In 2003, Wright was the grand-prize winning songwriter at Embassy Music’s Ultimate Talent Search in Nashville, Tennessee for the song “John, Jane, and All Things” from his first album, Something Much Higher, produced by Mitch Waddell of Majesty Productions. The song later appeared with the song “Just Another Day” on a bonus CD in Radio & Records Magazine. “The theme of Something Much Higher is that there is always a bigger picture than what we can see. Life can be pretty rough, especially loss through death or unwanted change. A lot of the songs on the album are about the gifts that appear from the darkest times.” But the album is not heavy and dark. “It’s really a celebration.” The album was engineered by Dove Award-nominated producer Mitch Waddell of Majesty Productions.
One of the most interesting songs on the album has the unlikely title of “Roadkill”. “I wrote a letter one time and said ‘I felt like roadkill today.’ I was thinking that roadkill is the only thing I know of that, even after it’s dead, is still being devoured. I think we have all had times when we feel there is nothing left to give—those ‘getting blood from a turnip’ times. That’s when God is saying, ‘I am your strength. I love you more than anything’.” The bonus-CD radio single “The Words to Say” has become one of Wright’s signature songs, and is a classic to listeners of his music.
Wright’s second project, Leap, was completed in 2011 and was produced by Swaff. “Working with Swaff has been one of the best experiences I have ever had in music.” When asked how Leap compares to Something Much Higher, Wright explains: “Most of the songs on Something Much Higher were written during periods of loss and trying to make sense of what was happening through God’s perspective. Leap was inspired by the passage in the Song of Solomon where a girl sees her guy leaping on mountains because of the love they share. Wright explains, “If a person’s love can cause somebody to leap, what does knowing that the Creator of the Universe loves us more than anything make us want to do? God shows us love and blesses us with gifts every second we breathe. So Leap is about moving into that awareness and living it.”
Other differences between the albums are in the style. “Leap is a little more of a rock album as a result of working with Swaff. He put his all into making this a great album, so I give him credit for everything that sounds good.” One common characteristic of both albums is that they are based on Christ’s teachings. “To me, that’s what this journey is all about.”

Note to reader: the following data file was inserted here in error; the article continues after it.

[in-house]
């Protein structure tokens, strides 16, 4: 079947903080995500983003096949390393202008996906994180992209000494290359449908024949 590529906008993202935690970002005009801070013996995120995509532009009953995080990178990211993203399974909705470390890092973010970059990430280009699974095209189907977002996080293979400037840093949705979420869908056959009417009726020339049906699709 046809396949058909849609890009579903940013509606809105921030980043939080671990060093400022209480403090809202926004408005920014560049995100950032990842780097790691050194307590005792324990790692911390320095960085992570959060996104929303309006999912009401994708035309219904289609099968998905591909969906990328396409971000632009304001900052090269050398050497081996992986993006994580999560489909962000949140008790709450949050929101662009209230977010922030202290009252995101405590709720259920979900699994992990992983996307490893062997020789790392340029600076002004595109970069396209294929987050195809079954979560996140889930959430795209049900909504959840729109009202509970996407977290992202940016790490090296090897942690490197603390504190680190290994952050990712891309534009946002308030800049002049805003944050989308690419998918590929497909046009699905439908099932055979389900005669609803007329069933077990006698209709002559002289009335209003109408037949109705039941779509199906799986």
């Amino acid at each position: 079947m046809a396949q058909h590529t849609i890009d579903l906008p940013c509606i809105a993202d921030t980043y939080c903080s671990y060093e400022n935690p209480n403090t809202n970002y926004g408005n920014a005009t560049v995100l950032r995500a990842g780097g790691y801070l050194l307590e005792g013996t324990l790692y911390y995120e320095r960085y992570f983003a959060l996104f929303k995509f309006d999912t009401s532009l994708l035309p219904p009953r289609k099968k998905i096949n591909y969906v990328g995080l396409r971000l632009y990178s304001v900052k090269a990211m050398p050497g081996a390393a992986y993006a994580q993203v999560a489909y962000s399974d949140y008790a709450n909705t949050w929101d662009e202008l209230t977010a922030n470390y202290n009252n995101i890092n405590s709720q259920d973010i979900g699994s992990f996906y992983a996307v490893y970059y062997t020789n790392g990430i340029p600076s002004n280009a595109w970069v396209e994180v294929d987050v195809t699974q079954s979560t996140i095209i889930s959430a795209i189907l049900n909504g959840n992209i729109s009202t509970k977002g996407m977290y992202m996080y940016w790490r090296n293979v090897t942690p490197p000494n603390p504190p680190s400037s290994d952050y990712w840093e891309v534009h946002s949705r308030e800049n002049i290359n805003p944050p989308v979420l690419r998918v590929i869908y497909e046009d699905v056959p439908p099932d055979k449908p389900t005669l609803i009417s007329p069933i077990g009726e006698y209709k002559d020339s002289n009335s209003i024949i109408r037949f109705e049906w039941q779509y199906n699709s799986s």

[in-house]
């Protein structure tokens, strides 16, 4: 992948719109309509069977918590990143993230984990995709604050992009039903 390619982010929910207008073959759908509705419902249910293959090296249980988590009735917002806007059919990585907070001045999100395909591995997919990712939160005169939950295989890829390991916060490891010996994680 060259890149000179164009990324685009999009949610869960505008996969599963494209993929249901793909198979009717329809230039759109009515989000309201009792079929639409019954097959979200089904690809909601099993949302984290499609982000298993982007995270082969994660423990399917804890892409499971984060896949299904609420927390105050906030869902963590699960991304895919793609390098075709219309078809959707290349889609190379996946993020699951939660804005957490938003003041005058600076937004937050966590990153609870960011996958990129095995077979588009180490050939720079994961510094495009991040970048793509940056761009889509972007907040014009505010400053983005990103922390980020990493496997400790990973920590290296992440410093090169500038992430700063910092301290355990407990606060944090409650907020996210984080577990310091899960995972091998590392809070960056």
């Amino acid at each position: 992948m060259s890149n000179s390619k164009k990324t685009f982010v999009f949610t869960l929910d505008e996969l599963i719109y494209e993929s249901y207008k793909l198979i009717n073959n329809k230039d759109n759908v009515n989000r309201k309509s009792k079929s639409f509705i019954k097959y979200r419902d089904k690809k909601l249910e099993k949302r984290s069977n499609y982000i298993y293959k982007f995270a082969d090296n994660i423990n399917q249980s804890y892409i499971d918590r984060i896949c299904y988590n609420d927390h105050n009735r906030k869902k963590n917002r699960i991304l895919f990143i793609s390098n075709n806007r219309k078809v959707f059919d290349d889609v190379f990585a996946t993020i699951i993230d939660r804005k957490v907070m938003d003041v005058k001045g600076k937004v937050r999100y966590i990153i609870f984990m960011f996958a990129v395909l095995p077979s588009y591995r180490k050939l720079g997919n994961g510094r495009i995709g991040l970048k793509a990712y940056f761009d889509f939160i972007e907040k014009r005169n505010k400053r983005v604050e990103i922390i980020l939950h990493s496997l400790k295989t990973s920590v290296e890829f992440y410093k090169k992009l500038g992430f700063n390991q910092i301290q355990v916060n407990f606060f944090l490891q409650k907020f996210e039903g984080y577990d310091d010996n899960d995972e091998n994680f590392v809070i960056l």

Wright received top honors at the 10th Annual Independent Music Awards for the song “Glorious Savior” (written by Swaff, Carson Ray, and Wright) from Leap. The song was also one of the three top winners in the International Songwriting Competition. The first songs from Leap, “Glorious Savior” and “Straight N Narrow”, were added to radio station playlists beginning in the fall of 2011.
Wright performed at the IMA Live! Showcase at The Living Room in New York City in December, which kicked off the winter radio promotions of the single “Little Child” and the single and video for “Abby May”, both from Leap. “’Little Child’ is inspired by Matthew 19:14, where the people were trying to keep the children away from Jesus. He told them to let them come to Him, ‘for such is the kingdom of God’. Childlike faith is the key, and the song deals with realizing it has been stolen and wanting to find it again. The video for ‘Abby May’ deals with a girl who has become merchandise for human traffickers. For reasons she does not understand, she becomes drawn to a church and wonders what would happen if goes inside. The song and video address the church and how it is perceived by people like Abby May who feel like outsiders.” Over 500 stations and networks worldwide added songs from Leap to their playlists.
Wright was honored to be awarded the Christian Male Vocalist of the Year at the inaugural International Music and Entertainment Awards (IMEA) and performed at the IMEA Awards Ceremony at the historic Paramount Theater in Ashland, Kentucky. “The night was truly a highlight in my career”, Wright said. Wright was also nominated for Christian Male Artist of the Year in 2014 by IMEA, and HOLE IN THE SKY won the 2015 IMEA Christian Album of the Year.